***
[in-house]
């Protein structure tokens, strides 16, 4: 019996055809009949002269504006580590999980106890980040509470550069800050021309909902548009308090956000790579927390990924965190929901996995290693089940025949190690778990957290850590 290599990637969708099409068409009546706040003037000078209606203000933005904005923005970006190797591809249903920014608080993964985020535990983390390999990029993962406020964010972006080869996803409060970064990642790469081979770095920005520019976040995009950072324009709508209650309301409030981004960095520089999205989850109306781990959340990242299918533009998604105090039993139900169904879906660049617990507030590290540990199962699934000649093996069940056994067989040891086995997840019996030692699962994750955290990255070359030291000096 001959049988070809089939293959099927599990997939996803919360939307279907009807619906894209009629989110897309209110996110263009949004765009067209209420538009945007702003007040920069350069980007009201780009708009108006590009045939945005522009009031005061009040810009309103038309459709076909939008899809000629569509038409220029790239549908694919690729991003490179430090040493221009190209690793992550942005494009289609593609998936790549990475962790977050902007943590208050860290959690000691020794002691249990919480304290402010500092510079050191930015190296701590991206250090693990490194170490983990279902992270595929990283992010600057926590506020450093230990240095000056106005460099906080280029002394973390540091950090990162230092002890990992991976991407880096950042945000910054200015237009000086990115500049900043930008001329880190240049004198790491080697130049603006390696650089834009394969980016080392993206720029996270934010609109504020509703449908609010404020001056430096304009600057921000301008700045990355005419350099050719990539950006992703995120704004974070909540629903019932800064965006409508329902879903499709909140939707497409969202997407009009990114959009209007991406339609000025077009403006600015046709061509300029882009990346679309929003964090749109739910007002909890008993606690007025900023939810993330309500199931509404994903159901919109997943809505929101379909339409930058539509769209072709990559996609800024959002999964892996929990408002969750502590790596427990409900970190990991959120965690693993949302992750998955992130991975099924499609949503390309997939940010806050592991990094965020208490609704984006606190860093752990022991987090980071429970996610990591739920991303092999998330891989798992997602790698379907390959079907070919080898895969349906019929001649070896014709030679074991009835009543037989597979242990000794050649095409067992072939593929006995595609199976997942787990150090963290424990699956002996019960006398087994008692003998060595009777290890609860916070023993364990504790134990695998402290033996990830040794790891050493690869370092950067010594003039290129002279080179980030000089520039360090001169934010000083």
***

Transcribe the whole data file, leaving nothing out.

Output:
[in-house]
């Protein structure tokens, strides 16, 4: 019996055809009949002269504006580590999980106890980040509470550069800050021309909902548009308090956000790579927390990924965190929901996995290693089940025949190690778990957290850590 290599990637969708099409068409009546706040003037000078209606203000933005904005923005970006190797591809249903920014608080993964985020535990983390390999990029993962406020964010972006080869996803409060970064990642790469081979770095920005520019976040995009950072324009709508209650309301409030981004960095520089999205989850109306781990959340990242299918533009998604105090039993139900169904879906660049617990507030590290540990199962699934000649093996069940056994067989040891086995997840019996030692699962994750955290990255070359030291000096 001959049988070809089939293959099927599990997939996803919360939307279907009807619906894209009629989110897309209110996110263009949004765009067209209420538009945007702003007040920069350069980007009201780009708009108006590009045939945005522009009031005061009040810009309103038309459709076909939008899809000629569509038409220029790239549908694919690729991003490179430090040493221009190209690793992550942005494009289609593609998936790549990475962790977050902007943590208050860290959690000691020794002691249990919480304290402010500092510079050191930015190296701590991206250090693990490194170490983990279902992270595929990283992010600057926590506020450093230990240095000056106005460099906080280029002394973390540091950090990162230092002890990992991976991407880096950042945000910054200015237009000086990115500049900043930008001329880190240049004198790491080697130049603006390696650089834009394969980016080392993206720029996270934010609109504020509703449908609010404020001056430096304009600057921000301008700045990355005419350099050719990539950006992703995120704004974070909540629903019932800064965006409508329902879903499709909140939707497409969202997407009009990114959009209007991406339609000025077009403006600015046709061509300029882009990346679309929003964090749109739910007002909890008993606690007025900023939810993330309500199931509404994903159901919109997943809505929101379909339409930058539509769209072709990559996609800024959002999964892996929990408002969750502590790596427990409900970190990991959120965690693993949302992750998955992130991975099924499609949503390309997939940010806050592991990094965020208490609704984006606190860093752990022991987090980071429970996610990591739920991303092999998330891989798992997602790698379907390959079907070919080898895969349906019929001649070896014709030679074991009835009543037989597979242990000794050649095409067992072939593929006995595609199976997942787990150090963290424990699956002996019960006398087994008692003998060595009777290890609860916070023993364990504790134990695998402290033996990830040794790891050493690869370092950067010594003039290129002279080179980030000089520039360090001169934010000083």